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Villeneuve is World Champion

IN Jerez on Sunday, Jacques Villeneuve became the first North American driver to win the Formula 1 World Championship for 19 years, the last being Mario Andretti who took the title in September 1978. Villeneuve started the Grand Prix of Europe a point behind Michael Schumacher in the title race and the German made a great start to lead the race. But Villeneuve fought back and challenged the Ferrari driver for the lead on lap 48 of the 69 lap event. The two collided and Schumacher went off into a gravel trap and was unable to rejoin. The majority of F1 observers agreed that Schumacher deliberately tried to drive Villeneuve off the track when he realized that Jacques had caught him out.

Schumacher justified his move by saying that: "Jacques braked so late that he would have gone off if I hadn't turned into him. Neither of us would have made the corner braking so late."

The FIA stewards deemed the incident to have been "a racing accident" and decided to take no action, despite grave warnings to the drivers before the race that there would be swinging penalties if such driving occurred.

But even F1 boss Bernie Ecclestone reckoned that Schumacher was to blame. "Michael shouldn't have let that happen," he said. "He still had a chance. You never know what is going to happen until the chequered flag comes out."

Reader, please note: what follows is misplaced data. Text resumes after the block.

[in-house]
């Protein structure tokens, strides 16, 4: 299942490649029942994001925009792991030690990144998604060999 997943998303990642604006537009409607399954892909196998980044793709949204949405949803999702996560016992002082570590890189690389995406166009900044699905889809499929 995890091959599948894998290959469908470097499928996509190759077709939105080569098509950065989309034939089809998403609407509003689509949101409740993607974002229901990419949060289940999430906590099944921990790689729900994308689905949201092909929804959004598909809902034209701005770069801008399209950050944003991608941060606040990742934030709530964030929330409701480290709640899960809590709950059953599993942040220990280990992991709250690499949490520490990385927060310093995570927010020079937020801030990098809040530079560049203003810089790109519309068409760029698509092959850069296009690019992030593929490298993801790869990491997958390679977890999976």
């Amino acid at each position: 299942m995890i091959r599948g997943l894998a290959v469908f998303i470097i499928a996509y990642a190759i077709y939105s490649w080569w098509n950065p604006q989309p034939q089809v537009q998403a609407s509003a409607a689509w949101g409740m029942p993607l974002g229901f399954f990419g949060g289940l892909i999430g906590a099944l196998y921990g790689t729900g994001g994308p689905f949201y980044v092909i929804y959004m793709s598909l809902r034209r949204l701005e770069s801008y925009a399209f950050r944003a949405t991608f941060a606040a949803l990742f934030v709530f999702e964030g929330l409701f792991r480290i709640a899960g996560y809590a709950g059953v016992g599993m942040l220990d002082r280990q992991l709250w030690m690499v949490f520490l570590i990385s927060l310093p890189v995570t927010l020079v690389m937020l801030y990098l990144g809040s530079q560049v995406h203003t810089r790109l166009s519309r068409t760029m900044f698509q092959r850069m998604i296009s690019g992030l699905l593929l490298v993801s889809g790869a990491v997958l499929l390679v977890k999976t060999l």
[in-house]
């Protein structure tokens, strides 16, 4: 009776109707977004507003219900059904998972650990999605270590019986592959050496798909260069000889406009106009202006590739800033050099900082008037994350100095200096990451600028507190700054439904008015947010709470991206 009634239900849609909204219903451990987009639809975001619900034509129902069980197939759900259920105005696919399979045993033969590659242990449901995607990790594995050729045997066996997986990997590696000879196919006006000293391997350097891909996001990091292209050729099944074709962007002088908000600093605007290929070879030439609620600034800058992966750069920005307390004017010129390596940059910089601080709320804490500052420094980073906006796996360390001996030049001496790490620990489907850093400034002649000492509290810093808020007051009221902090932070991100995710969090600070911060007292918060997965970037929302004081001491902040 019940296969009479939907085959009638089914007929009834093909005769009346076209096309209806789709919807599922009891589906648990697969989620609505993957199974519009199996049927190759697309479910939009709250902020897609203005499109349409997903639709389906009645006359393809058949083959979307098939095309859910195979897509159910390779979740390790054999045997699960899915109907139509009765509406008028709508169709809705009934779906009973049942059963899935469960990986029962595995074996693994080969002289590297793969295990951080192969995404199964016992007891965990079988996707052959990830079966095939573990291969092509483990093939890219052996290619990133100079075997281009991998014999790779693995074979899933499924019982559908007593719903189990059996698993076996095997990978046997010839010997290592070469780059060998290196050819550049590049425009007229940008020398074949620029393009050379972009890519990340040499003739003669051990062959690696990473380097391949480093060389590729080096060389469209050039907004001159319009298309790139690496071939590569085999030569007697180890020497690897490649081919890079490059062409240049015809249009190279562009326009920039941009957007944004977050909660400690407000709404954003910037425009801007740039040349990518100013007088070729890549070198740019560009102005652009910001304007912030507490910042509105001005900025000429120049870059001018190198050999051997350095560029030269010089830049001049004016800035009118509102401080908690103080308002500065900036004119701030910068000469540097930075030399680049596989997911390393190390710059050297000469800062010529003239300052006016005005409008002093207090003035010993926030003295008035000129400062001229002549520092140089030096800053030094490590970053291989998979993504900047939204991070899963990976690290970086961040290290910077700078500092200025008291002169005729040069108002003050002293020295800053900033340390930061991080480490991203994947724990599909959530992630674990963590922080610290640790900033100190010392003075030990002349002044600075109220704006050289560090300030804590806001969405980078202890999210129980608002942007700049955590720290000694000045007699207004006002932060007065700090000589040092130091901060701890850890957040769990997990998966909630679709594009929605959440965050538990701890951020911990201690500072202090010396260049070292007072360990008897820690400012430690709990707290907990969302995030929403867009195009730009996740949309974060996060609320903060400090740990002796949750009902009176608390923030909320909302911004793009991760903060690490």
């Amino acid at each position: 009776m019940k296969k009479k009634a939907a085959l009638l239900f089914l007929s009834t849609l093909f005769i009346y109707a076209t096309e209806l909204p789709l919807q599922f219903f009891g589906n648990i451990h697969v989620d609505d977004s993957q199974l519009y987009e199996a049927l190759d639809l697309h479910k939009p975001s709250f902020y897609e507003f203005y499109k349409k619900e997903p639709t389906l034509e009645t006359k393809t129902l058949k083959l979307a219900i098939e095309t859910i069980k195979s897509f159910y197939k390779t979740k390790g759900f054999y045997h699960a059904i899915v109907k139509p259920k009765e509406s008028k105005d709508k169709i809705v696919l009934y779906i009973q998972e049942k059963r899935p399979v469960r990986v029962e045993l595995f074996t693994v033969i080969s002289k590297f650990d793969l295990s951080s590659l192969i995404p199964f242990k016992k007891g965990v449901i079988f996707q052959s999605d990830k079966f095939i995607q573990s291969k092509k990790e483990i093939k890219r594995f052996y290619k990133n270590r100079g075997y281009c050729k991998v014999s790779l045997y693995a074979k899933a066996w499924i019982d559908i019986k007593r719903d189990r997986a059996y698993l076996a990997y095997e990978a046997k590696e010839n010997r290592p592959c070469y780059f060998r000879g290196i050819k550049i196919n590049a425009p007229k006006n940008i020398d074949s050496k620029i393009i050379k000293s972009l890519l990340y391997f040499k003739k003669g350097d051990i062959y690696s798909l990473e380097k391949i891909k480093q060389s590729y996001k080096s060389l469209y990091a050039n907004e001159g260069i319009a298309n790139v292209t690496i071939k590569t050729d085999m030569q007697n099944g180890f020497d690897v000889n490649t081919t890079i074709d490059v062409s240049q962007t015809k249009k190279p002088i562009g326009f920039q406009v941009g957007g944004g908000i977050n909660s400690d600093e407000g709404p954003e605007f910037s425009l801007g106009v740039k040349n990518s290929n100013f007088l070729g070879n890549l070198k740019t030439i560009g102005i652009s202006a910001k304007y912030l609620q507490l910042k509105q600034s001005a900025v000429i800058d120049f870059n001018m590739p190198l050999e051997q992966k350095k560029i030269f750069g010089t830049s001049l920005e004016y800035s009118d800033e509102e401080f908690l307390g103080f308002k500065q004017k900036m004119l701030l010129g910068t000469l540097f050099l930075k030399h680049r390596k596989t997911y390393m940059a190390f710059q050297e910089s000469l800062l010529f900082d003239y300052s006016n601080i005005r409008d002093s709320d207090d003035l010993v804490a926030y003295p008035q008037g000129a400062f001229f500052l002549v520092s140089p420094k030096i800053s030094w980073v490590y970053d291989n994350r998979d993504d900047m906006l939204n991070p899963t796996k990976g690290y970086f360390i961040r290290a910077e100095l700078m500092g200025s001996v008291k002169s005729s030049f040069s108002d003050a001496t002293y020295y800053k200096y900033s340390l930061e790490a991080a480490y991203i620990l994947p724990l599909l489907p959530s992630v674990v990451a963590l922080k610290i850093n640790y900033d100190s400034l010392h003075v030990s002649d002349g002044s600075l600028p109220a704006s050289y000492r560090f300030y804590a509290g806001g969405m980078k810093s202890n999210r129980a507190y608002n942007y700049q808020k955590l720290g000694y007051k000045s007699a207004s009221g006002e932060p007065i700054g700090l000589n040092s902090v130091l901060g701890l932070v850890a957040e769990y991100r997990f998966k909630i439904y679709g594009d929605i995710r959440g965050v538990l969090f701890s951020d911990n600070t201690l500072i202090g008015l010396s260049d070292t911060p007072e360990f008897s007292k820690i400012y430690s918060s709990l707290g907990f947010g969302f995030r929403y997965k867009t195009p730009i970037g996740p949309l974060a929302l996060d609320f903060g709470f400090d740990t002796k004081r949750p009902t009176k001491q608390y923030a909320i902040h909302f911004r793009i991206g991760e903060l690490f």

Villeneuve is only the fourth man to have won both the Formula 1 World Championship and the Indycar World Series in the United States, following in the footsteps of Mario Andretti, Emerson Fittipaldi and Nigel Mansell.

Jacques is Canada's first Formula 1 World Champion, although his father Gilles Villeneuve finished second in the 1979 World Championship. He was later killed driving a Ferrari in qualifying for the 1982 Belgian Grand Prix. Villeneuve's victory sent Canada into celebration with the country's Prime Minister, in Europe for the Commonwealth Summit, declaring that "it is a great act of Canadian-British co-operation - a Canadian driver and a British car".

Villeneuve says that he now intends to try to repeat the achievement next year but Ferrari chairman Luca di Montezemolo underlined that Ferrari is aiming for the title again in 1998.

"From tomorrow we will start work again to achieve next year what we failed to achieve today."

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